A former south Sudan envoy to Kenya has urged the international community to expedite the disbursement of promised funds to help with the organization of the scheduled 9th January referendum next year.
Ambassador John Andruga Duku, who is also the international chief coordinator for south Sudan’s referendum, says Sudan’s referendum commission has delayed a much-needed voter education exercise to adequately prepare residents ahead of the election.
“I’m in Brussels leading a campaign urging the Europeans to support civic education because, as of today, we are left with only 123 days for the referendum on south Sudan, [that is] less than 3000 hours left. This is a very critical time,” he said.
He also warned that the credibility of the election could be compromised if a majority of south Sudan residents do not understand the voting process.
The January vote forms part of the Comprehensive Peace Agreement that allows residents in the south to choose whether to secede or remain part of Sudan.
Ambassador Duku urged the international community to help fund the referendum.
“I spoke to the Europeans that [a] promise of funds alone, without implementing it, will defeat the people of south Sudan [and] it will even defeat the purpose. In the same way, [the] United States of America announced to the whole world they have pledged $ 60 million for referendum activities. [But], we have not seen a dime of that $60 million,” Duku said.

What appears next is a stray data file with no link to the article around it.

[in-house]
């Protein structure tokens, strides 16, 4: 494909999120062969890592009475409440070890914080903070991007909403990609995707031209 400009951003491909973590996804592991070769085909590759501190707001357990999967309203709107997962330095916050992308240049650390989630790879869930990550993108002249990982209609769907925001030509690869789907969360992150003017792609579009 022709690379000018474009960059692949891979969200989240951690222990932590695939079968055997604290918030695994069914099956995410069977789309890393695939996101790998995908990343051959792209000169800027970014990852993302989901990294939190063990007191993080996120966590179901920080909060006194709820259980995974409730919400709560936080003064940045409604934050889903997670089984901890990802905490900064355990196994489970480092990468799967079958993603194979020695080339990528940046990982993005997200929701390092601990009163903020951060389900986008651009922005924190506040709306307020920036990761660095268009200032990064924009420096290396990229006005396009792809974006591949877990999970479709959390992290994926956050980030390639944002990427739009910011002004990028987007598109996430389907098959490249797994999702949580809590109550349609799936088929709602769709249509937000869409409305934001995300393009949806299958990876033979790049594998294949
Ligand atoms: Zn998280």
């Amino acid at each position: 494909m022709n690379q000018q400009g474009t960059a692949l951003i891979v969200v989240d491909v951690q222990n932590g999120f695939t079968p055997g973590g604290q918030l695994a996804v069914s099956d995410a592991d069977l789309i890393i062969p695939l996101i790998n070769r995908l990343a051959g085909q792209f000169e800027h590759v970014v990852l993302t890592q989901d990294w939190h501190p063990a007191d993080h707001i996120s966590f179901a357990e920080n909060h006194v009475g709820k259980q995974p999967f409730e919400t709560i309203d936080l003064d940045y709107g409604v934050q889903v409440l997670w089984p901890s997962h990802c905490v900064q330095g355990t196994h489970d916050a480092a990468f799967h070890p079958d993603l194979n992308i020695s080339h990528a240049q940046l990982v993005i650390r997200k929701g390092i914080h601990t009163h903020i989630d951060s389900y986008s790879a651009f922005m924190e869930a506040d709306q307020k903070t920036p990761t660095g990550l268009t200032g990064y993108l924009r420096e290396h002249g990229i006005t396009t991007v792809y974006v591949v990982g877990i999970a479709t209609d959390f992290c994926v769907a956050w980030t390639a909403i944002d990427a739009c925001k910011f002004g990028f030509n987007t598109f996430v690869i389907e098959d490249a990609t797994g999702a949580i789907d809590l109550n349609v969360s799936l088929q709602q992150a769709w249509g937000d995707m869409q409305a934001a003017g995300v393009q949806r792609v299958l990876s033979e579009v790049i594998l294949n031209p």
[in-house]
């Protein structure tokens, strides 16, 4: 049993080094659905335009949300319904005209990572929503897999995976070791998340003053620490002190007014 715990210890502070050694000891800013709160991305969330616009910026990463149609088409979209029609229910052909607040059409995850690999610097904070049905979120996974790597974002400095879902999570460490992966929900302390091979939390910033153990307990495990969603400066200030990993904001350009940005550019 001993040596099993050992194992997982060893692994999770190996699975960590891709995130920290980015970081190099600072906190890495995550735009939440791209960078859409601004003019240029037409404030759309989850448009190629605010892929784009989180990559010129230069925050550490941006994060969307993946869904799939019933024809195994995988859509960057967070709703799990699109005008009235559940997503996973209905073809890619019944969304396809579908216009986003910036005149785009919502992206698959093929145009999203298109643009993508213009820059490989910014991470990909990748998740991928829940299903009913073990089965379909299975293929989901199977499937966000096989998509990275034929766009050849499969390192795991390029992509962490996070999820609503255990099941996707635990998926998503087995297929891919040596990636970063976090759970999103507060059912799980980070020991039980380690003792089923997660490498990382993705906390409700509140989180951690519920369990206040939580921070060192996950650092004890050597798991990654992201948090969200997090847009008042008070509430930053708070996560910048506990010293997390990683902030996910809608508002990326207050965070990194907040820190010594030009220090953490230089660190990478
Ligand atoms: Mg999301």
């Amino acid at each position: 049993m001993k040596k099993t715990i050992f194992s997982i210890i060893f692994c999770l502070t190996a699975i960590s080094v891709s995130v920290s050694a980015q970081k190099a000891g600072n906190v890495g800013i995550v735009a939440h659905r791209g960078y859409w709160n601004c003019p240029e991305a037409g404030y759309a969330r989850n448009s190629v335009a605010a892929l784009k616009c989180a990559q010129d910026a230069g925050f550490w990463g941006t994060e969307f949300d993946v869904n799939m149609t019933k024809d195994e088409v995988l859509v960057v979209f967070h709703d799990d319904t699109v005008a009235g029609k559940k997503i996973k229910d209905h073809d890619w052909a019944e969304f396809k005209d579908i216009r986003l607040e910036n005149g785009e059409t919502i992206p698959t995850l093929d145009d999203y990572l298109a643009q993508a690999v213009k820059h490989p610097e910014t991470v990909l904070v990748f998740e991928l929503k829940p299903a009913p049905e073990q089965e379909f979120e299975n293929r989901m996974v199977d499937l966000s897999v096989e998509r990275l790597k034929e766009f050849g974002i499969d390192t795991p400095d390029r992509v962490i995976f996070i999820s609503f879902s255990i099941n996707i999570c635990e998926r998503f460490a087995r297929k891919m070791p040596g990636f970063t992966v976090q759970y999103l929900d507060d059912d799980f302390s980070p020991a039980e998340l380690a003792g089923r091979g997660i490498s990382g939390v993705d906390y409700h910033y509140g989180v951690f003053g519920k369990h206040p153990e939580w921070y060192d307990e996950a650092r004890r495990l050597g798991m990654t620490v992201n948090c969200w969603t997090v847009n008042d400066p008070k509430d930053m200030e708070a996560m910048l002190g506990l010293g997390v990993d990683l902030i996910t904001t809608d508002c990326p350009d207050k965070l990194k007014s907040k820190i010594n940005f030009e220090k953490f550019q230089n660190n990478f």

He said, so far, only Japan has provided $8.1 million to the U.N. Development Program (UNDP) to help fund the world body’s activities in south Sudan.
Some residents in the south have often accused the dominant National Congress Party (NCP) of undermining efforts of the referendum commission to delay the January vote. But, the NCP has rejected the accusation saying it is committed to fully implementing the rest of the provisions of the CPA, including the referendum.
Ambassador Duku expressed concern that the referendum commission has done very little to inspire confidence in its ability to successfully organize the January vote.
He also warned that failure of the referendum to proceed as originally planned could potentially “drag the entire country into yet another civil war.”
He urged the international community to put pressure on Khartoum to ensure the January vote is not hampered.
“We are calling on the government of Kenya, as the chair of IGAD [Intergovernmental Authority on Development] subcommittee on Sudan, to call for [an] extraordinary summit of IGAD immediately, so that the issues remaining, which are stonewalling the process of the referendum, are put on the table,” he said.